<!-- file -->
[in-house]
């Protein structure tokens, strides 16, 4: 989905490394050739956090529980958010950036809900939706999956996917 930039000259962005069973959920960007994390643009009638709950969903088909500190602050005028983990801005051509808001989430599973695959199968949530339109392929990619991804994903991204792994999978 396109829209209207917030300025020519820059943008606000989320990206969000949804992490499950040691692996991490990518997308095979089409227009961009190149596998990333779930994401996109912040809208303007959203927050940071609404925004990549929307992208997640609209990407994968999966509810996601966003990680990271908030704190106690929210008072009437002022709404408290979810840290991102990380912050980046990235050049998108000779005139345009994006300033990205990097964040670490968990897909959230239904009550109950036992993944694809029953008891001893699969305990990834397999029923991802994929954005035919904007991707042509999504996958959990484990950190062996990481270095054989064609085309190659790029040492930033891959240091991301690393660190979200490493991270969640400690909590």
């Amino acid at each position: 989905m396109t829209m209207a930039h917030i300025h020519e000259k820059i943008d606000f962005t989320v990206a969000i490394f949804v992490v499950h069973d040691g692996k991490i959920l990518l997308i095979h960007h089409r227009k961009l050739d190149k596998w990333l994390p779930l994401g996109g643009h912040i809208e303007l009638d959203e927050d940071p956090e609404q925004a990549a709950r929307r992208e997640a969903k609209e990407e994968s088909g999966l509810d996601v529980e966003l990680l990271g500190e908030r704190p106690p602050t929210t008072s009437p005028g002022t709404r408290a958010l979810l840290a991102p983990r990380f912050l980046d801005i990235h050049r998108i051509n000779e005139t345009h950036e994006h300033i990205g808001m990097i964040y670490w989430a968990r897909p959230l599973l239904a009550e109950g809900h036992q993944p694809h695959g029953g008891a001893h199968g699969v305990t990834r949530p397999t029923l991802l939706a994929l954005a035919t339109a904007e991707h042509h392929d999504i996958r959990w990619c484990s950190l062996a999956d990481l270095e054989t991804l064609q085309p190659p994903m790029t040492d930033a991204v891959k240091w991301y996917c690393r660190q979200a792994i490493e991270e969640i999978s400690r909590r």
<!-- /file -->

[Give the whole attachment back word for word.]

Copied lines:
[in-house]
């Protein structure tokens, strides 16, 4: 989905490394050739956090529980958010950036809900939706999956996917 930039000259962005069973959920960007994390643009009638709950969903088909500190602050005028983990801005051509808001989430599973695959199968949530339109392929990619991804994903991204792994999978 396109829209209207917030300025020519820059943008606000989320990206969000949804992490499950040691692996991490990518997308095979089409227009961009190149596998990333779930994401996109912040809208303007959203927050940071609404925004990549929307992208997640609209990407994968999966509810996601966003990680990271908030704190106690929210008072009437002022709404408290979810840290991102990380912050980046990235050049998108000779005139345009994006300033990205990097964040670490968990897909959230239904009550109950036992993944694809029953008891001893699969305990990834397999029923991802994929954005035919904007991707042509999504996958959990484990950190062996990481270095054989064609085309190659790029040492930033891959240091991301690393660190979200490493991270969640400690909590």
């Amino acid at each position: 989905m396109t829209m209207a930039h917030i300025h020519e000259k820059i943008d606000f962005t989320v990206a969000i490394f949804v992490v499950h069973d040691g692996k991490i959920l990518l997308i095979h960007h089409r227009k961009l050739d190149k596998w990333l994390p779930l994401g996109g643009h912040i809208e303007l009638d959203e927050d940071p956090e609404q925004a990549a709950r929307r992208e997640a969903k609209e990407e994968s088909g999966l509810d996601v529980e966003l990680l990271g500190e908030r704190p106690p602050t929210t008072s009437p005028g002022t709404r408290a958010l979810l840290a991102p983990r990380f912050l980046d801005i990235h050049r998108i051509n000779e005139t345009h950036e994006h300033i990205g808001m990097i964040y670490w989430a968990r897909p959230l599973l239904a009550e109950g809900h036992q993944p694809h695959g029953g008891a001893h199968g699969v305990t990834r949530p397999t029923l991802l939706a994929l954005a035919t339109a904007e991707h042509h392929d999504i996958r959990w990619c484990s950190l062996a999956d990481l270095e054989t991804l064609q085309p190659p994903m790029t040492d930033a991204v891959k240091w991301y996917c690393r660190q979200a792994i490493e991270e969640i999978s400690r909590r």